Fourth Annual Report of the Bureau of Ethnology to the Secretary of the Smithsonian Institution, 1882-83
Publisher: Government Printing Office
Place: Washington, DC
lxiii+532 pages with 83 plates, 565 figures and index. Quarto (11 1/2" x 8 1/4") issued in olive green with gilt lettering to spine and pictorial to cover. Papers by Garrick Mallery, Pictographs of the North American Indians pages 3-256, plates I-LXXXIII, figures 1-111; William H Holmes, Pottery of the ancient Pueblos pages 257-360, and figures 210-360; William H Holmes, Ancient pottery of the Mississippi Valley pages 361-436, figures 361-436; William H Holmes, Origin and development of form and ornament in ceramic art pages 437-465 and figures 464-489; Frank Hamilton Cushing, Casa Grande ruin pages 289-319, plates LI-LX and figures 328-330; Frank Hamilton Cushing, A study of Pueblo Pottery as illustrative of Zuni culture-growth pages 467-521 and figures 490-564. Edited by J W Powell. (List of Publications of the Bureau of American Ethnology pgs 2) 1st edition.
Although classified by most conventional texts, John Wesley Powell always maintained that he was not an adventure or an explorer. He considered himself a scientist, motivated by a desire for knowledge and to further the progress of human kind. However, Powell did live a busy and active life as a military leader, the first navigator of the Colorado River, and director of the United States Geological Survey. His accounts from navigating the Colorado River earned him early fame. Due to his compassion toward Native Americans he was elevated to director of the Smithsonian Institution’s Bureau of Ethnology in which he continued until his death. His work on the Irrigation Survey for the western United States, although never fully realized, lead to the establishment of river gaging stations and preliminary work toward storage and utilization of river water for irrigation and prevention of floods and overflows.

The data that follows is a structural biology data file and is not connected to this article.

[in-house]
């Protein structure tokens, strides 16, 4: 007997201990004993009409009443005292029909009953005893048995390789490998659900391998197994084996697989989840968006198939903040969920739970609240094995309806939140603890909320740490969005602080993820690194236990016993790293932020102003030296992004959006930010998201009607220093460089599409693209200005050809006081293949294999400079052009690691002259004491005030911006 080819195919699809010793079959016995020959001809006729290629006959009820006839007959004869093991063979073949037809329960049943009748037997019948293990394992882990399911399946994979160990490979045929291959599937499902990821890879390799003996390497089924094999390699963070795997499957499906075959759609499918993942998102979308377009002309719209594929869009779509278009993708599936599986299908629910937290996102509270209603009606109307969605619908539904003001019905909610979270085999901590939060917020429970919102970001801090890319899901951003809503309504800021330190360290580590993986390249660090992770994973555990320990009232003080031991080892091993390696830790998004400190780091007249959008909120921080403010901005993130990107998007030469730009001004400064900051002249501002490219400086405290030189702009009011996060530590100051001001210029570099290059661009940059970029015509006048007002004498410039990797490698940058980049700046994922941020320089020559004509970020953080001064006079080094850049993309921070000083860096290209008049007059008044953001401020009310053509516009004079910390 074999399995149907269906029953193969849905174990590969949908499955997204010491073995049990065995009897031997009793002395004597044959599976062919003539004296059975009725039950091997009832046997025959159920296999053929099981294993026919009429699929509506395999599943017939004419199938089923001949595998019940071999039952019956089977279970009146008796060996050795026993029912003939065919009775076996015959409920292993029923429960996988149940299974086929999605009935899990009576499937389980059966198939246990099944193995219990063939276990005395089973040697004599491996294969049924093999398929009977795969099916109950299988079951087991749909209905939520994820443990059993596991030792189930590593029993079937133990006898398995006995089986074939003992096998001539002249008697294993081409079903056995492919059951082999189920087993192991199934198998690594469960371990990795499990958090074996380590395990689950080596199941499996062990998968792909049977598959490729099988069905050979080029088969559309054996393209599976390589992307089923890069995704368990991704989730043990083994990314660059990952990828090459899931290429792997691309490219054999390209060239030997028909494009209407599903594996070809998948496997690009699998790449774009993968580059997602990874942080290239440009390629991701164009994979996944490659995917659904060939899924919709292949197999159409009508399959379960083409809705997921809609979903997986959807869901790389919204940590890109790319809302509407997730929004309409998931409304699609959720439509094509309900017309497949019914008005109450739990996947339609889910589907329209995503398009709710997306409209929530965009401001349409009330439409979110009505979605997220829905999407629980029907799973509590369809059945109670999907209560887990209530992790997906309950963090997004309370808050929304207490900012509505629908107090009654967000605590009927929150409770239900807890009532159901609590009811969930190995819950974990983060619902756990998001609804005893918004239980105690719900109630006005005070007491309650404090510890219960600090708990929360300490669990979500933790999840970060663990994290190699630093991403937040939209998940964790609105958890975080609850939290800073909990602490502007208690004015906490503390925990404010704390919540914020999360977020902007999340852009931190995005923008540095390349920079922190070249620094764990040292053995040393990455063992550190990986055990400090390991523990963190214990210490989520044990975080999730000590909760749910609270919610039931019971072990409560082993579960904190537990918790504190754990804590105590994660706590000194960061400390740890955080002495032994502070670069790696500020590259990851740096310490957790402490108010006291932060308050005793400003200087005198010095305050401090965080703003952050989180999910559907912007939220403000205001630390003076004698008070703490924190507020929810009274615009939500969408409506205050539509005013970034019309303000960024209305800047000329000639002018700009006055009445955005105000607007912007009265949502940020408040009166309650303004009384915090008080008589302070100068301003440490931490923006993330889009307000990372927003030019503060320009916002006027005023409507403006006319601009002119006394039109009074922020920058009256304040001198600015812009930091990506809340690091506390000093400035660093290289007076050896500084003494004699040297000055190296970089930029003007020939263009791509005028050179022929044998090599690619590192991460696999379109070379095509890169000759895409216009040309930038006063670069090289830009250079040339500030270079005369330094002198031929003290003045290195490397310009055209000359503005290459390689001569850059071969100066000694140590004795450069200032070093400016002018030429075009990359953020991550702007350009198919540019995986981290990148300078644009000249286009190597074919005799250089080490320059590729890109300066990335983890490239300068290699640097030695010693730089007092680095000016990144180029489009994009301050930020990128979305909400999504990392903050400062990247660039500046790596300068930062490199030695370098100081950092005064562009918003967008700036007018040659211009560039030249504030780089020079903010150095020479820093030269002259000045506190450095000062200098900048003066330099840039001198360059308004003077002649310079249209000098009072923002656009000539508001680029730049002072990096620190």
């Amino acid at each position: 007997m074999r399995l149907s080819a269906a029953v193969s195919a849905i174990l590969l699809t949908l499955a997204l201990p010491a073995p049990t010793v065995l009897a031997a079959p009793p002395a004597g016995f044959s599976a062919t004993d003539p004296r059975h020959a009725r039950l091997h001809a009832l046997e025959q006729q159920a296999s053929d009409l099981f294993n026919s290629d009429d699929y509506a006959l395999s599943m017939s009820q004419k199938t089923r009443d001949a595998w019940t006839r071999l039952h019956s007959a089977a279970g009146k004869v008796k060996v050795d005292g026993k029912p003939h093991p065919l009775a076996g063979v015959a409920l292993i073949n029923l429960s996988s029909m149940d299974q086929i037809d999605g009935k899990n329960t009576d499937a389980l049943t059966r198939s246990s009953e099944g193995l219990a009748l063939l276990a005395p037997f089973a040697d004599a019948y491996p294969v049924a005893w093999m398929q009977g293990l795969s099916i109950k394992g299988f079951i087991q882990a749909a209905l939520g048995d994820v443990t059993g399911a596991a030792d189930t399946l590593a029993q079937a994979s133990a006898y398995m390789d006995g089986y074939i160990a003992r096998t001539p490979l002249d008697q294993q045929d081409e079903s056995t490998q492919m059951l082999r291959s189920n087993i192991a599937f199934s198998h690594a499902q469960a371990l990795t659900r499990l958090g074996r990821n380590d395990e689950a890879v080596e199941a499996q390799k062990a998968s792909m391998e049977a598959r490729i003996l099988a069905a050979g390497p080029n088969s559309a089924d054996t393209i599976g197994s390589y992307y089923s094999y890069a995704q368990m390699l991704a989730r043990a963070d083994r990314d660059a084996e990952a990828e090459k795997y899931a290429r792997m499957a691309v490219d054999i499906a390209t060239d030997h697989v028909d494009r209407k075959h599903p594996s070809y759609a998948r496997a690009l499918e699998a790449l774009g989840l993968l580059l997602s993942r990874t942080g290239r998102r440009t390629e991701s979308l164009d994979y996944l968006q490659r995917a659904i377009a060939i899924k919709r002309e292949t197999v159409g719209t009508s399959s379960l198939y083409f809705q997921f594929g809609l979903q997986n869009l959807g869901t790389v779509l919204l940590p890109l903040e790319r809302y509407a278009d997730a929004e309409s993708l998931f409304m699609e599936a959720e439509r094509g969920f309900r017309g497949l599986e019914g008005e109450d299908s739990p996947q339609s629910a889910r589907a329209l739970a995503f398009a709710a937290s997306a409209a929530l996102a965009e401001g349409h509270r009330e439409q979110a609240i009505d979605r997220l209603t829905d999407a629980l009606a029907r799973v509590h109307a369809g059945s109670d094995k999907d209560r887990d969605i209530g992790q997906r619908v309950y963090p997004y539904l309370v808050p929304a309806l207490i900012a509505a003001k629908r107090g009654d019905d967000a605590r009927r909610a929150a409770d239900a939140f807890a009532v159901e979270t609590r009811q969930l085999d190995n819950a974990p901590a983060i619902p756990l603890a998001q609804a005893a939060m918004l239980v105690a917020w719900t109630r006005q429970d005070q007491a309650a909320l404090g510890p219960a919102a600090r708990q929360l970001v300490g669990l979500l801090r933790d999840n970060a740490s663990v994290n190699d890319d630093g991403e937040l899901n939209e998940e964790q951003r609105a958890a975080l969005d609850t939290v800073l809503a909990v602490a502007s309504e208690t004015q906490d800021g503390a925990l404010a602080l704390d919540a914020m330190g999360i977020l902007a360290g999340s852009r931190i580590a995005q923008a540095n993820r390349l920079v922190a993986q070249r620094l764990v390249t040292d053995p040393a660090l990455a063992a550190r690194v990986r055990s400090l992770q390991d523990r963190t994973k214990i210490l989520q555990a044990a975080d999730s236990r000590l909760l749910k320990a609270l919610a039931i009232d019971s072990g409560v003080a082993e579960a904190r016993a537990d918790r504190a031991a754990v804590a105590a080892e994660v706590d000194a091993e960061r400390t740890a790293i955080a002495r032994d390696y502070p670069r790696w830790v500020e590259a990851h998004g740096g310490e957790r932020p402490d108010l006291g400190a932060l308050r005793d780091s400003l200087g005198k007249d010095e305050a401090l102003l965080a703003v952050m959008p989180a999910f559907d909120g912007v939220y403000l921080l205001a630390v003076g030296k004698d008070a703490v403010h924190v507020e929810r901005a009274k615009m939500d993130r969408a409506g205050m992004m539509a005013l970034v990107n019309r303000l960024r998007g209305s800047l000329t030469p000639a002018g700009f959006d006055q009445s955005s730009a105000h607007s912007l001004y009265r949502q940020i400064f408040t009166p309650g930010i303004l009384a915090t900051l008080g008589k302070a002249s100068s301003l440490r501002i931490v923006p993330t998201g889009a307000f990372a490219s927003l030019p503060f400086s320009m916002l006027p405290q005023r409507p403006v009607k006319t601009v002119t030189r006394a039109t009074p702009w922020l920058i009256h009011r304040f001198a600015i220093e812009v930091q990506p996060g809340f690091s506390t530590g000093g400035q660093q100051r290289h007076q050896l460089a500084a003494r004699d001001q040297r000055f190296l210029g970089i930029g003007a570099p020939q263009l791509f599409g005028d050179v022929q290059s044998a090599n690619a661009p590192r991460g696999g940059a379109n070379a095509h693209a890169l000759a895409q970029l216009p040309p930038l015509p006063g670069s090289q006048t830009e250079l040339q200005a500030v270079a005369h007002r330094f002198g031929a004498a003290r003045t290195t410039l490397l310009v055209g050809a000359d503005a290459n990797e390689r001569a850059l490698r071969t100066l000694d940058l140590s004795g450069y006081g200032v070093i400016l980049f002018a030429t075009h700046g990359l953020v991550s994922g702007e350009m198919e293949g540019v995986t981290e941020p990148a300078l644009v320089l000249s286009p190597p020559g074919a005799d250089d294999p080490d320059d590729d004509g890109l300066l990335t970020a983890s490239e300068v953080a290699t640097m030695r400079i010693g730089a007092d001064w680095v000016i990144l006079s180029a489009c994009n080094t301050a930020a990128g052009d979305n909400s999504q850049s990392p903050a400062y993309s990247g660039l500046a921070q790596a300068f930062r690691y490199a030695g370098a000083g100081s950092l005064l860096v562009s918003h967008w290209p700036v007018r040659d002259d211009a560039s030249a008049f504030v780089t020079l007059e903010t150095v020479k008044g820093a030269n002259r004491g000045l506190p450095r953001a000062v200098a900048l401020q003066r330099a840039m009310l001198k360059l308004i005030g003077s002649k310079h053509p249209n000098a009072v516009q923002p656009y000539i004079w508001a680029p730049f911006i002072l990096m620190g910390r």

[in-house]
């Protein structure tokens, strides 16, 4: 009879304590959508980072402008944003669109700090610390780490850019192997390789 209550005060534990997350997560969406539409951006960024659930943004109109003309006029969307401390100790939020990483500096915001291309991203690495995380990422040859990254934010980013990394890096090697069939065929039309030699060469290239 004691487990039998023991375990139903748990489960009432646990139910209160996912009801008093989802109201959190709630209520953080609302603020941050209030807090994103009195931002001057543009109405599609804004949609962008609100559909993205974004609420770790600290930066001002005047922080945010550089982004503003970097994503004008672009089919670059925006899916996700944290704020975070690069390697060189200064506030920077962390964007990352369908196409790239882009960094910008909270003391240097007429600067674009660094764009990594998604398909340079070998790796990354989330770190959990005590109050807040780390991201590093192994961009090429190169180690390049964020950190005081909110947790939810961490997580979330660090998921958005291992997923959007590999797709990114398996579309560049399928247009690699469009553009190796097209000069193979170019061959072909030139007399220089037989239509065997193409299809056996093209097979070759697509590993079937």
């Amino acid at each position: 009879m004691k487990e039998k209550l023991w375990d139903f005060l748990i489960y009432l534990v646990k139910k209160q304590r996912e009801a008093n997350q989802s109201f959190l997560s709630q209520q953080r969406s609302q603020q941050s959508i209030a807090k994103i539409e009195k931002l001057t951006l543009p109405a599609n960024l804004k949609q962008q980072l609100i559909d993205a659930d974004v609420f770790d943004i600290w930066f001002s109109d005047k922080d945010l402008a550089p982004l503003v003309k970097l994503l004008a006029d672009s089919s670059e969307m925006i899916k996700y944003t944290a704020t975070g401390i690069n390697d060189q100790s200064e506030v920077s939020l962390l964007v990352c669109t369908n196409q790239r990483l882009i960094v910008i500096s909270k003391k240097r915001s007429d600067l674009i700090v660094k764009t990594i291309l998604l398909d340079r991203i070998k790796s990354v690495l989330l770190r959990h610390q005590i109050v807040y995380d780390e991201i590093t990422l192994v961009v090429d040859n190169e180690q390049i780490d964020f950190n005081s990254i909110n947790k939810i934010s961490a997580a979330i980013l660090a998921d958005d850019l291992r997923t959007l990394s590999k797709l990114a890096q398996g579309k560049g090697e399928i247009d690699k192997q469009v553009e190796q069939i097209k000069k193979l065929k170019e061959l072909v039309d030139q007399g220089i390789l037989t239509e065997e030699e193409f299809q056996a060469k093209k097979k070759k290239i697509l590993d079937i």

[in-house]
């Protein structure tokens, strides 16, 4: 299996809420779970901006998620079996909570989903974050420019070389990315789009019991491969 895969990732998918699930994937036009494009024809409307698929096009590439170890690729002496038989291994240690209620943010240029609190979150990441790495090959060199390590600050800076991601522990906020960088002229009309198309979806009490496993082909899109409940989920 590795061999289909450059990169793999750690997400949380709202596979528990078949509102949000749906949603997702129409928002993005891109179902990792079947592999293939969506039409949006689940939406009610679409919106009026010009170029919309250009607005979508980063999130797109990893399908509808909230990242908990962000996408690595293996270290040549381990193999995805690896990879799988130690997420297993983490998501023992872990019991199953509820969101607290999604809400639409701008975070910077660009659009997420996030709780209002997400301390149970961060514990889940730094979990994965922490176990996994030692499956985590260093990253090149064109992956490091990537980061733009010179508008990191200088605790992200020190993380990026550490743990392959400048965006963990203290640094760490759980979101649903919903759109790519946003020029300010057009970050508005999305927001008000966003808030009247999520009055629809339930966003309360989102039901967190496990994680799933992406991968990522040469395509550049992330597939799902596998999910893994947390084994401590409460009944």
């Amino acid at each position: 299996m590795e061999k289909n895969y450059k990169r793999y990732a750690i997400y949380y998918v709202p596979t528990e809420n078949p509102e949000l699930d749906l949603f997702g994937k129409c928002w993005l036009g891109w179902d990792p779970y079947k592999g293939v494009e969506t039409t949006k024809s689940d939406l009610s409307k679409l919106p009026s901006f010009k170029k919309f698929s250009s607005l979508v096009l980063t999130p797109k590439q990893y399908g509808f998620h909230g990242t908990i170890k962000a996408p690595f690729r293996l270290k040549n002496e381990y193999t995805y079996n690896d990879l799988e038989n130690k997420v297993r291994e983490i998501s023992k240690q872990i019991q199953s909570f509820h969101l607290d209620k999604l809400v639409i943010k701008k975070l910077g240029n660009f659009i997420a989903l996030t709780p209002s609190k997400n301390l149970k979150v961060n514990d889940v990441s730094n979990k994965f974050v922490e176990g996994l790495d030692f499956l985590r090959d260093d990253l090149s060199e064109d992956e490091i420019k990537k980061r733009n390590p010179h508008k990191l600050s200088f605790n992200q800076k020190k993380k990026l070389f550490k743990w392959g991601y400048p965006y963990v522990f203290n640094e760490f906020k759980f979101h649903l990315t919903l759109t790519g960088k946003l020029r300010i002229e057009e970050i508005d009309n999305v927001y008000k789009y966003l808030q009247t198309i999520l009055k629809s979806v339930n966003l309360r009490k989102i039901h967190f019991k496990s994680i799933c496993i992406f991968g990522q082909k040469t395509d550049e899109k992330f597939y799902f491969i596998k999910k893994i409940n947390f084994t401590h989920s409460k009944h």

Spine ends chipped, corners bumped and rubbed, hinges rubbed. A good to very good copy issued without jacket
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